There are a number of Protestants that say the use of the images and statues in the Catholic Church and the Orthodox Church is idolatry. I know that these churches call certain images "icons", but I don't really know what that means, and I personally have trouble seeing the difference.

Some answers on this closed question are helpful but I think the poor delivery of the question is causing confusion. Same here.

Catholic and Orthodox perspectives are welcome. What would be helpful is the definition of both terms and why the use of icons is not idolatry.

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    Related: What do churches that prohibit the use of icons think an idol is?
    – Alypius
    Commented Mar 14, 2013 at 22:51
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    You know, there is a lot of overlap between this and other similar questions. Not sure which one to answer on. Honestly, I don't want to spend the time with all the overlap (I'd have to break my answer up between questions). I encourage you to read about the Iconoclastic Controversy in the East and read the arguments for and against. I highly recommend this book for more detailed information.
    – Dan
    Commented Mar 15, 2013 at 2:34
  • catholic.com/tracts/do-catholics-worship-statues
    – user5286
    Commented Aug 25, 2013 at 15:17
  • Possible duplicate of Why isn't the cross considered an idol? Commented Nov 27, 2015 at 15:18
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    My rule of thumb, if someone is worshiping an icon it's an idol. Treat it as art, not as holy. That doesn't mean you can't be respectful. I think I can ask that you don't burn my image in effigy without asking you to worship me. If you had an unneeded image of me lying about just burn it tactfully so people don't get the wrong idea. I wouldn't be surprised if God feels the same way. Commented Jun 2, 2016 at 8:46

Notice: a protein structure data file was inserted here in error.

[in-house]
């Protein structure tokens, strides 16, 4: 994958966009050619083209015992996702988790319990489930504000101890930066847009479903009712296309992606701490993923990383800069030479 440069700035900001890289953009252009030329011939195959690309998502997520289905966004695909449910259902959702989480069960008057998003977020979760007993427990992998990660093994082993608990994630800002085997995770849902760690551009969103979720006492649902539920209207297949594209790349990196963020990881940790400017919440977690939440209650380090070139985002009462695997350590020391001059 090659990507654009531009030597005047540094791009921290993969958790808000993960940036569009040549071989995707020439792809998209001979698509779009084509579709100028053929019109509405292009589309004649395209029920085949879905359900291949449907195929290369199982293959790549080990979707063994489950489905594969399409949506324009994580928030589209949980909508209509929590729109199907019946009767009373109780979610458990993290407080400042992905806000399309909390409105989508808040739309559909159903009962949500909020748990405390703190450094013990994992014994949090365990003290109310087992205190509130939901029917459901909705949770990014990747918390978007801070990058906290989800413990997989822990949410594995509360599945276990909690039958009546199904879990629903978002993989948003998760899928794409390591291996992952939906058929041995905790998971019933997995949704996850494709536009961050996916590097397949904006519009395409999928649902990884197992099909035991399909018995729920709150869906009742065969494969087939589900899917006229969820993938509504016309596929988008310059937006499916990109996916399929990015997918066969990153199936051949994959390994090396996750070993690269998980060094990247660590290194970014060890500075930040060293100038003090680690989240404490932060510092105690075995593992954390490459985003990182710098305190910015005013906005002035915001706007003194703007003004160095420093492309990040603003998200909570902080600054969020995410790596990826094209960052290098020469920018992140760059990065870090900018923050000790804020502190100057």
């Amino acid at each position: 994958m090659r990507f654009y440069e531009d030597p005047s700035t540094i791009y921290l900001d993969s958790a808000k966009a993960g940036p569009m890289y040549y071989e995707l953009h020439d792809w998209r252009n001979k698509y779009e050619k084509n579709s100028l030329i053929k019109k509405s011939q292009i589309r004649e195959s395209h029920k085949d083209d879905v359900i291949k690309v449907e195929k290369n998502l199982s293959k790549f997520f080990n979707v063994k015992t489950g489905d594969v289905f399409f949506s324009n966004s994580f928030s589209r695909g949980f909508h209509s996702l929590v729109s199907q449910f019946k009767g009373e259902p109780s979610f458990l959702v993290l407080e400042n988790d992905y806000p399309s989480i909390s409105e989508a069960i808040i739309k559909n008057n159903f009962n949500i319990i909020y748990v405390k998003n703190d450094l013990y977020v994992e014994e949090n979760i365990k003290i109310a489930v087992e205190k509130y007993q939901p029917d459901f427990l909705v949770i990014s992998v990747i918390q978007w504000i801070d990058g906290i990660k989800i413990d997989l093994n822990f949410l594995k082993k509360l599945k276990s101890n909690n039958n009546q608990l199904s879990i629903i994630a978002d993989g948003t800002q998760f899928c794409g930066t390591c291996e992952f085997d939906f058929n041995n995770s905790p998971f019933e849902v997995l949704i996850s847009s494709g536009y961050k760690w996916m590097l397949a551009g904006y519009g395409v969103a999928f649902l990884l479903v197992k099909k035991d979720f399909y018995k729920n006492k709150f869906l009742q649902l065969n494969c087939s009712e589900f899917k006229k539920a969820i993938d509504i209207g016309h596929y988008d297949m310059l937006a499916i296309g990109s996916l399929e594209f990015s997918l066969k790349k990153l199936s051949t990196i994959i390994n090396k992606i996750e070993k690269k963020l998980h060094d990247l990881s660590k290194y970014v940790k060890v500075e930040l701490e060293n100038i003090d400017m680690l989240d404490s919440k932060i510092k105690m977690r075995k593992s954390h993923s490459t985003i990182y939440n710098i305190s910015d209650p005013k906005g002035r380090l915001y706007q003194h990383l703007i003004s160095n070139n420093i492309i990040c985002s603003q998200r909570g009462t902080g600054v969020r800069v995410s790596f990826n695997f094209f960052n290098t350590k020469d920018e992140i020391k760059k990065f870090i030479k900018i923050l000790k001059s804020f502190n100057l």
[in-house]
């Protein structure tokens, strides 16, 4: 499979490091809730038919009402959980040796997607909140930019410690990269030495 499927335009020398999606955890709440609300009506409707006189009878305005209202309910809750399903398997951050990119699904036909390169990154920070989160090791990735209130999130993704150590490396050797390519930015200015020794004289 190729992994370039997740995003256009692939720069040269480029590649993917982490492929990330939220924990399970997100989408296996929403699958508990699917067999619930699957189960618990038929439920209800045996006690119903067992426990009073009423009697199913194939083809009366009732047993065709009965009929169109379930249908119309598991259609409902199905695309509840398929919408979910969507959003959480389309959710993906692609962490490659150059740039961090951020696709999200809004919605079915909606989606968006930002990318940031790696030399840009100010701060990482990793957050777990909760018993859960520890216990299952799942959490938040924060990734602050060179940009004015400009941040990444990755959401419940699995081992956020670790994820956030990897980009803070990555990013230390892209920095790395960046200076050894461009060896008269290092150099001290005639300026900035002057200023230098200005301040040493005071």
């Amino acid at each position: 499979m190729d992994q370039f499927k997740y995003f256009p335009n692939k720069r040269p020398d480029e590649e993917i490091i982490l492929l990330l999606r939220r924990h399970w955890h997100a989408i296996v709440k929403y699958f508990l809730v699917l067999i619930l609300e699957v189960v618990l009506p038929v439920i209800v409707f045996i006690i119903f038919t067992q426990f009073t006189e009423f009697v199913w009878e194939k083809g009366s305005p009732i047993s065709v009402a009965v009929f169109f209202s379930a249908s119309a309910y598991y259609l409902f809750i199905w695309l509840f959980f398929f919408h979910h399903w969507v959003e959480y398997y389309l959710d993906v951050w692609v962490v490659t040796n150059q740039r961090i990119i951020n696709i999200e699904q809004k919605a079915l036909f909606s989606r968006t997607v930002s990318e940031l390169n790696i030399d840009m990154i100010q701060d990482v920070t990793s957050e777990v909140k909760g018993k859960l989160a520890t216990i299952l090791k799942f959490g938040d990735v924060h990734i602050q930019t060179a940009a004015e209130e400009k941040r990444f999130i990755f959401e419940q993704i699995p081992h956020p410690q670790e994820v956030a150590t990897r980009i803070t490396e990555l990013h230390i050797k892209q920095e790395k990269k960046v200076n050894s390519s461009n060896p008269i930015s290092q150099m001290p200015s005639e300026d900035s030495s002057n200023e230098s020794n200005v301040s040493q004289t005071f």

3 Answers 3


Why do churches like the Catholic Church permit icons when idolatry is forbidden?

The simple answer is that they do not consider all images to be idols (just think of photographs), and believe that members of the Church are able to distinguish between a work of art and God without the need for direct enforcement: after all, Catholics believe that the Word was made Flesh, and dwelt among us, and still dwells among us in the form of the Blessed Eucharist, literally God present before us, as He was present before Thomas, who doubted.

Some possible definitions:

  • An idol is something worshipped as divine under the mistaken belief that it contains something divine or is itself God.
  • An icon is an image that reminds us of good people and events, sometimes viewed during prayer. Some particular images have sentimental value within a culture, and a rich history.

(Some people worship false gods using icons or images. This is idolatry not because they use icons or images, but because give worship to something in place of God.)

Idolatry is an especially internal sin, so the words of Matthew 7:1 are especially pertinent. If someone starts yelling "this is our god", then perhaps we would have good reason to believe that idolatry is being committed. Compared to the typical Catholic who merely looks at something religious to inspire prayer and worship to God.